Now what? My own dissertation, aside from being a (hopefully) unique contribution to understanding transnational networks of cultural organizations within diaspora studies, is the culmination of years spent thinking, exploring and researching cultural centres all over the world. The first thing I wanted to do was to finally share my research with those who had helped me so much along the way. I reached out to colleagues, professors and my advisers – to thank them for helping me get to this point.

And I have a few ideas if I get the urge to share my work further. From my dissertation research I know which academic journals I might be able to contribute to should a relevant call for submissions emerge. Because my work on migration is topical, an Op-Ed might be an option as well.  If for some reason any of you are interested in reading my thesis, shoot me an email!

Building Ethnicity:
The evolution of Irish Cultural Centers in New York and London, 1960-1980

This dissertation examines the emergence of cultural centers and related emigrant non-profit services as a new organizational type of ethnic association in the United Kingdom and United States. In order to contextualize the ubiquitous cultural center, this research merges a macroscopic perspective of global migration patterns during the mid-to-late twentieth century with a microscopic perspective of three Irish Cultural Centers in metropolitan New York and London. This Irish case study provides insight to the professionalization of cultural and heritage projects within the non-profit sector while considering the transnational, multicultural and historical implications of global migrant networks.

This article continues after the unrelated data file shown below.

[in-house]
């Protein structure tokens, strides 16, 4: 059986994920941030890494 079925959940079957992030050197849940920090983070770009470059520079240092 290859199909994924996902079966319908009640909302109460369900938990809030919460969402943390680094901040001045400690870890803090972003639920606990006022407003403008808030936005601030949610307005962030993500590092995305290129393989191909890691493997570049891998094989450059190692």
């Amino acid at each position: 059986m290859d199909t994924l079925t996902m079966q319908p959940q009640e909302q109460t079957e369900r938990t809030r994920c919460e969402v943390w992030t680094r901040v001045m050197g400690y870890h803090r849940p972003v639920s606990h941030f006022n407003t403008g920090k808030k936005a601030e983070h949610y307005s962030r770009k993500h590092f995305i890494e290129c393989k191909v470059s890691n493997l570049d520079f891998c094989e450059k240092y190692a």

Keywords: New York City, London Irish, Irish-American, diaspora studies, cultural center, ethnicity, non-profit sector, mutual aid, social networks, migration

About Me

Related Posts